Context: Given the growing popularity of the portfolio management model (PMM) as a method of improving education, it is important to examine how these market-based reforms are sustained over time and how the politics of sustaining this model have substantial policy implications.
Purpose of Study: The purpose of this article is to examine important patterns and trends in the relationship between campaign contributions to local and state school board elections and the sustainability of the PMM in urban districts. We provide a descriptive analysis of the role of interest groups in education reform in post-Katrina New Orleans and document how the PMM changed the landscape of education politics, with a focus on the actors, both local and national, that sustain the PMM.
Research Design: We describe the creation of Act 35 and the evolution of educational governance changes in New Orleans to determine whether the same interest groups that played a role in the origin of the PMM also contributed to its sustainment. We analyze how these educational governance changes influenced the politics of education reform using data from the Louisiana Ethics Commission on campaign contributions to both state and local school board elections. We apply several non-board and board governance theories to examine interest group behavior. We also conduct interviews with stakeholders throughout the educational system to inform our discussion of the evolution of educational governance and the politics of education reform in post-Katrina New Orleans, as well as the categorization of candidates in school board elections.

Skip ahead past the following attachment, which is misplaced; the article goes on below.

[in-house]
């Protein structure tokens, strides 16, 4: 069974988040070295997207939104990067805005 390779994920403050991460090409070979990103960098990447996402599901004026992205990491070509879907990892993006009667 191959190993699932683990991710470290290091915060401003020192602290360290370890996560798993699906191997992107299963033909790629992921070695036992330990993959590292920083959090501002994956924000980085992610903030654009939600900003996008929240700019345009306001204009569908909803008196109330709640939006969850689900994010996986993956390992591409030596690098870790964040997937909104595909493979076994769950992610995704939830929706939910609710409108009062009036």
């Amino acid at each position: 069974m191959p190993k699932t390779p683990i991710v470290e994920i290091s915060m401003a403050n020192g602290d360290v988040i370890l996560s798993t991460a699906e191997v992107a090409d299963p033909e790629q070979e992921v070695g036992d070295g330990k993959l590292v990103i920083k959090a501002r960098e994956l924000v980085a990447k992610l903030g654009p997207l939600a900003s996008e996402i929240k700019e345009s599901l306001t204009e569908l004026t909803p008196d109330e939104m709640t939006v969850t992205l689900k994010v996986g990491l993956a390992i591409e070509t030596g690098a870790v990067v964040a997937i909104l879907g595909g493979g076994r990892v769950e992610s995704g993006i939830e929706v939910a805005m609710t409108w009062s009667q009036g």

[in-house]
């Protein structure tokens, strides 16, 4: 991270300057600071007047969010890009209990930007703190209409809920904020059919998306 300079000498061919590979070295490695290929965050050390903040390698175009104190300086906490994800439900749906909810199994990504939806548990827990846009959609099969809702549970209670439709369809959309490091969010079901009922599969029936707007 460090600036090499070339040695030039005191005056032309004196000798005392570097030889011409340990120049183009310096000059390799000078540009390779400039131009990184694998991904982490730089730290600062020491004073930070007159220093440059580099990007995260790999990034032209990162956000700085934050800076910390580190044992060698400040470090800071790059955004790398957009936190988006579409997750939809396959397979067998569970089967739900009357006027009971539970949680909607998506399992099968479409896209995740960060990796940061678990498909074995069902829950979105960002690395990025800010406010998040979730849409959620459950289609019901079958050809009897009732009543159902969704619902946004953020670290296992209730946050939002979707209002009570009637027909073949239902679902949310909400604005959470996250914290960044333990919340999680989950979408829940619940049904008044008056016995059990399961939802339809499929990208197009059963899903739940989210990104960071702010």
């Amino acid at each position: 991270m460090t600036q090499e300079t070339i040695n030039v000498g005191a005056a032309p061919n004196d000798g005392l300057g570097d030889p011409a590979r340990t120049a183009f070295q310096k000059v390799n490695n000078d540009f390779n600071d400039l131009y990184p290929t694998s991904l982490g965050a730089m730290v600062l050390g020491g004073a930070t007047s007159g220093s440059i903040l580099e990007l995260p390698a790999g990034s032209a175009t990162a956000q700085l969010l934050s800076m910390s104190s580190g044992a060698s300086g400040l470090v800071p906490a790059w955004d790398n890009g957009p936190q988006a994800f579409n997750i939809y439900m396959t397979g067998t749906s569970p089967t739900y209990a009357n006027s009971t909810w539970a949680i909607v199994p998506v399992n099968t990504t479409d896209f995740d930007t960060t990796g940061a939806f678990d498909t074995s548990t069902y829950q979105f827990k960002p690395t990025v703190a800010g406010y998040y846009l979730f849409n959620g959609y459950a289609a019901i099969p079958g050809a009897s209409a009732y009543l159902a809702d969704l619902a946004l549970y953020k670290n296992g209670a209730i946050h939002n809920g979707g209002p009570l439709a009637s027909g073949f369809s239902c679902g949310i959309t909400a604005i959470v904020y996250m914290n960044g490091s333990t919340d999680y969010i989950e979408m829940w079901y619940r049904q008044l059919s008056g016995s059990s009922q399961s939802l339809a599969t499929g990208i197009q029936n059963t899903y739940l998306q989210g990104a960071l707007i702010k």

Results: We find that in the post-Katrina era, there was a diversification of actors in the interest group landscape. These groups influenced educational governance through unprecedented levels of campaign contributions to the state and local school board elections. The influence of interest groups, especially out- of- state actors, contributed to an emerging shift in political control from “traditional” school board candidates to an increase in “pro-reform” board members.
Conclusions: The PMM is accompanied by heightened interest as well as an influx of out-of-state actors in educational policy making and the provision of public education. Unprecedented levels of campaign contributions suggest that state and local school board elections may be one of the primary mechanisms through which interest groups influenced post-Katrina educational governance. Out-of-state campaign contributions were mostly in support of pro-portfolio candidates. There appears to be tangible national support for the PMM that may play a crucial role in sustaining these reforms.